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"I recently came across a text where the electric dipole moment was represented as "d" instead of the more commonly used "p". The reason behind using "d" here is probably that "dipole moment" begins with a "d". However, it also made me wonder why the most commonly used symbol of electric dipole moment is "p" and not "d". What is the reason behind using "p" to represent electric dipole moment?

Also, is there any historical reason for this?"

I originally asked the above question at the Physics SE (https://physics.stackexchange.com/q/458157). There, a user (@Avantgarde) suggested that I should ask this question here too.

Also, another user (@frapadingue) commented that this "p" is from "p" in polarization. This led me to wonder about the following questions:

Historically, what was studied first - electric polarization in materials or the concept of electric dipole moment? If the concept of electric dipole moment was studied first, then, was the representation of this vector quantity changed later when polarization was discovered?

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  • $\begingroup$ May be we should look for the origins of momentum operator p in QM. Perhaps one can then rationalize this choice. $\endgroup$ – M. Farooq Feb 1 at 22:38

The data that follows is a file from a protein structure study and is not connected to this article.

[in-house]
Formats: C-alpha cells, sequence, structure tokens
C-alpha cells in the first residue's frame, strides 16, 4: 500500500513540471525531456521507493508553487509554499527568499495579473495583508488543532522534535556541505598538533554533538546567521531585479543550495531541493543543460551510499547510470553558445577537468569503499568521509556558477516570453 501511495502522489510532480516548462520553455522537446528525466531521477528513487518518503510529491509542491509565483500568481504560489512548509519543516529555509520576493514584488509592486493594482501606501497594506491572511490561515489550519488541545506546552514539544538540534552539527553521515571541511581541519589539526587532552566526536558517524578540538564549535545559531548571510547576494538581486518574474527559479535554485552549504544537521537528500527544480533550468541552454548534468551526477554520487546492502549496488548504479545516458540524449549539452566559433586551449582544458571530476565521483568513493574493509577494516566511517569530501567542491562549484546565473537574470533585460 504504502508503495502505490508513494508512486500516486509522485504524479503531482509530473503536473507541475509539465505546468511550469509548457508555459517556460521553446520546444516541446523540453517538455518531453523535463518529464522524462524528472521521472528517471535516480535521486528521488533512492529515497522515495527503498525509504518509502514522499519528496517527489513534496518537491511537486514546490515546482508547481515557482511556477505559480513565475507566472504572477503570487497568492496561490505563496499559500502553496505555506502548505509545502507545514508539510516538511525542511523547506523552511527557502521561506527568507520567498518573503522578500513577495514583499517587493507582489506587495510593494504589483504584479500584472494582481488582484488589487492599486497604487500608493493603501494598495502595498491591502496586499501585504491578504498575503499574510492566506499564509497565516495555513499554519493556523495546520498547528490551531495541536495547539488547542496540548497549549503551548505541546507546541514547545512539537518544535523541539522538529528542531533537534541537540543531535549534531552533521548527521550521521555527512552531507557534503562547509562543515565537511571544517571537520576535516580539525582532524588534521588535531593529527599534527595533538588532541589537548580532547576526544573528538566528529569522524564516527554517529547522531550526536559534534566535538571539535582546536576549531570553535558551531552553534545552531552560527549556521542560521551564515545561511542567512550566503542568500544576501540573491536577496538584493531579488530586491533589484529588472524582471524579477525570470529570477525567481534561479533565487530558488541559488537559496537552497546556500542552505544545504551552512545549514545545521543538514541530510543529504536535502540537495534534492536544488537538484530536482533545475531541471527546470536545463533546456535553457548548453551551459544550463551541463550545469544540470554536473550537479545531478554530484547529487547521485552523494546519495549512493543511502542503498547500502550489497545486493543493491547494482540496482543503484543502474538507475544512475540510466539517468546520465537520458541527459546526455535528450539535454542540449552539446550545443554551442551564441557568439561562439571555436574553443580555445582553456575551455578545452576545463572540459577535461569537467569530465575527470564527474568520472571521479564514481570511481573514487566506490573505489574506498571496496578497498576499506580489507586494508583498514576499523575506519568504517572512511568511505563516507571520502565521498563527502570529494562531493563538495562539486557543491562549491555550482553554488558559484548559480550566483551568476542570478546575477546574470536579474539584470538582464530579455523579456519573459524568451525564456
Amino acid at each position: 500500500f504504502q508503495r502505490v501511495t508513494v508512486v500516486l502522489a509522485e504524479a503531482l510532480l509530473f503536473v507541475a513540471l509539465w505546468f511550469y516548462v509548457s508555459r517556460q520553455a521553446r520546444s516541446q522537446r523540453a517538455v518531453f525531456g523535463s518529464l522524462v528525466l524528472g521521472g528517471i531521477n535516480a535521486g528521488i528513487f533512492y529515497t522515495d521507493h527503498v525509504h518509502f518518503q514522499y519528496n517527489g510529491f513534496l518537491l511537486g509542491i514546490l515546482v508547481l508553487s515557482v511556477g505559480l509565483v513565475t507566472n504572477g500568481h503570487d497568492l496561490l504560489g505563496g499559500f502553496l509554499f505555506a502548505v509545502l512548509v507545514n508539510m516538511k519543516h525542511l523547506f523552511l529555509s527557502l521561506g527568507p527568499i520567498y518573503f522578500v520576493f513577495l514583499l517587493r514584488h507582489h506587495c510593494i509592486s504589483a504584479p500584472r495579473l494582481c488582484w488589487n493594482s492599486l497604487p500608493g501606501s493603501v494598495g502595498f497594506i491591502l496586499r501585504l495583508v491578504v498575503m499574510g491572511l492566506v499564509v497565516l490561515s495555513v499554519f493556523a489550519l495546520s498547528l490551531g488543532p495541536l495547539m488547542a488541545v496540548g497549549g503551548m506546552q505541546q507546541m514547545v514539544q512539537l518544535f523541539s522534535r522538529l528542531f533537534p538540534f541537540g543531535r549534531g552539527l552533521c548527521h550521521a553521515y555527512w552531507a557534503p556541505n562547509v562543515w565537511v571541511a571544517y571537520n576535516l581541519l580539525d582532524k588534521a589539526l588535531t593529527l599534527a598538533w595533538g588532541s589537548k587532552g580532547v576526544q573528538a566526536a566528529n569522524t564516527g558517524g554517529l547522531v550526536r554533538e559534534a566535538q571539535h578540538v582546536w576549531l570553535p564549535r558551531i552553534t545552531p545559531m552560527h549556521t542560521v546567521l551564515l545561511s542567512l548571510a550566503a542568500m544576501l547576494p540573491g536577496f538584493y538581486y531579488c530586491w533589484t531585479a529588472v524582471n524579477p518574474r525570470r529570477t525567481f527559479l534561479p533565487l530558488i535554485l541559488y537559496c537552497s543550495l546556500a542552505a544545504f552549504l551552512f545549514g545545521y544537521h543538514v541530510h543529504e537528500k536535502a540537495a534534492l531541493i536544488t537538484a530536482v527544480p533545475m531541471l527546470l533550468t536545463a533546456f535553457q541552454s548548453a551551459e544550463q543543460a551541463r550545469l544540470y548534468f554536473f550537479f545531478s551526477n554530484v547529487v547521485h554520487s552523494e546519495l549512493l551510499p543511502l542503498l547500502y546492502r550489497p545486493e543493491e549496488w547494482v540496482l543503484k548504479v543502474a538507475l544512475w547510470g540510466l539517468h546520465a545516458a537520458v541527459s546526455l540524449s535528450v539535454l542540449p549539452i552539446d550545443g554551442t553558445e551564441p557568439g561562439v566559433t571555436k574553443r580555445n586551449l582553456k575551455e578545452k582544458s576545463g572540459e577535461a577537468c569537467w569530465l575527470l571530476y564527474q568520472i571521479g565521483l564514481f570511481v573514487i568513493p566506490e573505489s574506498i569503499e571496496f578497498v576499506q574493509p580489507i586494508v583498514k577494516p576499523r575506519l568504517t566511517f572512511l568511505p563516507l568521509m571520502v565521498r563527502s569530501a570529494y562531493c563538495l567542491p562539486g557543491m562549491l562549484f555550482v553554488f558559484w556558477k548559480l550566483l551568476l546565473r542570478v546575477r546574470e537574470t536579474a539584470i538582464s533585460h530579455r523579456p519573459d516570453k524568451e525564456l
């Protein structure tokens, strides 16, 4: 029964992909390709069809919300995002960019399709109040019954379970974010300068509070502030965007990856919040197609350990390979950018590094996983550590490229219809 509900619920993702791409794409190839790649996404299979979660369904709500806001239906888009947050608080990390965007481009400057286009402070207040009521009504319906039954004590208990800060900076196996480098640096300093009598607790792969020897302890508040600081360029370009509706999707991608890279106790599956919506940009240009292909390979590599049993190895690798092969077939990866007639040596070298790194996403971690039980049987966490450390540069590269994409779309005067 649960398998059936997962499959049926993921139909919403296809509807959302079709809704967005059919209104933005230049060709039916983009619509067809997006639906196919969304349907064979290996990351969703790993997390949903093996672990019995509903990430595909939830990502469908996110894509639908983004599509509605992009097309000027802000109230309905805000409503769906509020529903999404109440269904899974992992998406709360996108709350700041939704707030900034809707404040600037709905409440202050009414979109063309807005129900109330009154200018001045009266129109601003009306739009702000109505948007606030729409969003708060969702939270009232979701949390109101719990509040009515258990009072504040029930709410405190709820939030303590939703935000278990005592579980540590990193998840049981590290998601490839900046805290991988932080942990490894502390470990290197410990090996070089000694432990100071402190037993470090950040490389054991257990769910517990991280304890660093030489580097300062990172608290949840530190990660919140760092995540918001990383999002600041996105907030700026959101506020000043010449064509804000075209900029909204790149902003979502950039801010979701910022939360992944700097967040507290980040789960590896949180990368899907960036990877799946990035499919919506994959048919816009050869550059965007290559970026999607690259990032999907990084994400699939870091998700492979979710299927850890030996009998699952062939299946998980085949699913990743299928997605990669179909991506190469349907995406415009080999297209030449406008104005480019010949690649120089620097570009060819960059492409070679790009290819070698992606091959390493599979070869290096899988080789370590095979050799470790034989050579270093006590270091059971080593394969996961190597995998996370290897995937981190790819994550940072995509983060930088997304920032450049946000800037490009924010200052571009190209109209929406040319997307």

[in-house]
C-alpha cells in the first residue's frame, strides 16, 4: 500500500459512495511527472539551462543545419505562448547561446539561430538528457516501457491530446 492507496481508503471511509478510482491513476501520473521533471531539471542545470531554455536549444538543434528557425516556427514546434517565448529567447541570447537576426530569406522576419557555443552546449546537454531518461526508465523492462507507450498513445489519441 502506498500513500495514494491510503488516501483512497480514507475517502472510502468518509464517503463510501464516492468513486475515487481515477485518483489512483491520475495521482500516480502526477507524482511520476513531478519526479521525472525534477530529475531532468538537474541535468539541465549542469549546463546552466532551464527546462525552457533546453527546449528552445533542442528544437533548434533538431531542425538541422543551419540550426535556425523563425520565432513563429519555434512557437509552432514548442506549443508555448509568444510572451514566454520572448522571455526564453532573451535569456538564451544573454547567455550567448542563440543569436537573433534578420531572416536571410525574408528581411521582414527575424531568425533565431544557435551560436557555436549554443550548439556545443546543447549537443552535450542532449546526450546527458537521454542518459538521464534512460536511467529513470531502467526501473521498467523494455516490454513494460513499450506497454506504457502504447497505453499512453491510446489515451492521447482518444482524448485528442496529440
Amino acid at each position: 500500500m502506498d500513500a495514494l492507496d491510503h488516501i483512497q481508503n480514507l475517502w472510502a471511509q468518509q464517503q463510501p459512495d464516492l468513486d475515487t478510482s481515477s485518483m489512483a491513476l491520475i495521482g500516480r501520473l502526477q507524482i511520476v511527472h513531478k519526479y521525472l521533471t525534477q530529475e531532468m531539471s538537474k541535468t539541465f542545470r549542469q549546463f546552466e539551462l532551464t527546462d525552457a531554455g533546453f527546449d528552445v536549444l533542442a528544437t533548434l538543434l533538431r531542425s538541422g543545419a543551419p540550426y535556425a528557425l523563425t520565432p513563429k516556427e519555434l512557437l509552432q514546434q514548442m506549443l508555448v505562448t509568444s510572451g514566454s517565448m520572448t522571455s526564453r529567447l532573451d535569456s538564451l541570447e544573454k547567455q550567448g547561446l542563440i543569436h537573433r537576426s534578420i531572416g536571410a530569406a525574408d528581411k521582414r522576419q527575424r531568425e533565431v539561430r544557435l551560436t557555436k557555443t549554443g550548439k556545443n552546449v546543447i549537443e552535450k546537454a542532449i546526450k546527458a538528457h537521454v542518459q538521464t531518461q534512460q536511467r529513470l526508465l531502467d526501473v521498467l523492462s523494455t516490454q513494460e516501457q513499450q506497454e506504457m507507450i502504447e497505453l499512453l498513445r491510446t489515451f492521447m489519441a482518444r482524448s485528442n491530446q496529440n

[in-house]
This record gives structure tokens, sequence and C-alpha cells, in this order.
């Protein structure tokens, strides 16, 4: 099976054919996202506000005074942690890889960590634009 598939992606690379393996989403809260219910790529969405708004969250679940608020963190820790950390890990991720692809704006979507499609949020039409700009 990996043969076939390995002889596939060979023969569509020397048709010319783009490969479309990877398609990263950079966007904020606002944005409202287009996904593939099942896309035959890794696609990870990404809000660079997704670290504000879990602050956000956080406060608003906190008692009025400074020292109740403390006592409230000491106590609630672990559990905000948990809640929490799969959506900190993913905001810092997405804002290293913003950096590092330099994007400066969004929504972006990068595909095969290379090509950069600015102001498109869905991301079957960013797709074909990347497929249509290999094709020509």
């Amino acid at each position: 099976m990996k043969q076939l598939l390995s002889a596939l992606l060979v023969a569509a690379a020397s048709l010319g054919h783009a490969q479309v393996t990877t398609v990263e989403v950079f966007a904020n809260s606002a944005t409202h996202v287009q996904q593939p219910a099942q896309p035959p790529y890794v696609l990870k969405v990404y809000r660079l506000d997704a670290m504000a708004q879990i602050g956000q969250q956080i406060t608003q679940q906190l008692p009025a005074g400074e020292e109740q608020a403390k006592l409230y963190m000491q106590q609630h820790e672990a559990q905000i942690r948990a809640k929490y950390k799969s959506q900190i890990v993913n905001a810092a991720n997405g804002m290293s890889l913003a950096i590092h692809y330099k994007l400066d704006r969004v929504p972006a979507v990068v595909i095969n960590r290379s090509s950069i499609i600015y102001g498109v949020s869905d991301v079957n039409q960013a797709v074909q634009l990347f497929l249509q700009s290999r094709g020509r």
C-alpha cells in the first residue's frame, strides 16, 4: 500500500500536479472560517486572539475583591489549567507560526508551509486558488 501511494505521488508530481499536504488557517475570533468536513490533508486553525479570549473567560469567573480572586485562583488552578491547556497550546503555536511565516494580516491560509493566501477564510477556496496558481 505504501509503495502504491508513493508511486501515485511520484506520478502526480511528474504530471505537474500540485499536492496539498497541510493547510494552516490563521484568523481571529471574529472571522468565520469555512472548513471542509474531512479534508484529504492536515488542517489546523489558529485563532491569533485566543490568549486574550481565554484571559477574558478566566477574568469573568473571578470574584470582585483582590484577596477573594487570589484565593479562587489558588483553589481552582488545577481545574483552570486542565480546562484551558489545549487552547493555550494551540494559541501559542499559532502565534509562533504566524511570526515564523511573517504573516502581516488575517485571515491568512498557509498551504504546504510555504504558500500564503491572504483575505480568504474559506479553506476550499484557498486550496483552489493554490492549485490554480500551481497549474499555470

• $\begingroup$ The "p" used in polarization has a very different meaning. In chemistry, the Greek letter mu is also used. $\endgroup$ – M. Farooq Feb 2 at 0:51
  • $\begingroup$ Because in physics Momentum is usually named $\text p$. $\endgroup$ – Mauro ALLEGRANZA Feb 2 at 9:11
  • $\begingroup$ @MauroALLEGRANZA Can you please explain how momentum is related to dipole moment? Dipole moment is 1st moment for two opposing charges but momentum itself is not a moment (see: en.wikipedia.org/wiki/Moment_(physics)). So, what is the analogy between them? $\endgroup$ – A B Feb 2 at 21:46
  • $\begingroup$ Please check early quantum mechanics paper (mostly German) and see what the used for elektrischen Dipolment or elektrischen Dipolen vom Moment. One can see that the Greek letter "mu" was commonly used. link.springer.com/chapter/10.1007%2FBFb0111913 $\endgroup$ – M. Farooq Feb 5 at 0:58
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A couple thoughts.

First the dipole moment is defined in terms of a distance $\textbf{d}$, so that letter is "right out" .

Next, as the dipole moment in aggregation indicates the degree of polarization of a macro object, so using $\textbf{p}$ is not unreasonable.

I was unable to find a "first instance" reference, however.

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  • $\begingroup$ Thanks for responding to my question. In the text where I found the usage of "d" for dipole moment, the symbol "r" was used for the relative position vector. $\endgroup$ – A B Feb 4 at 17:33

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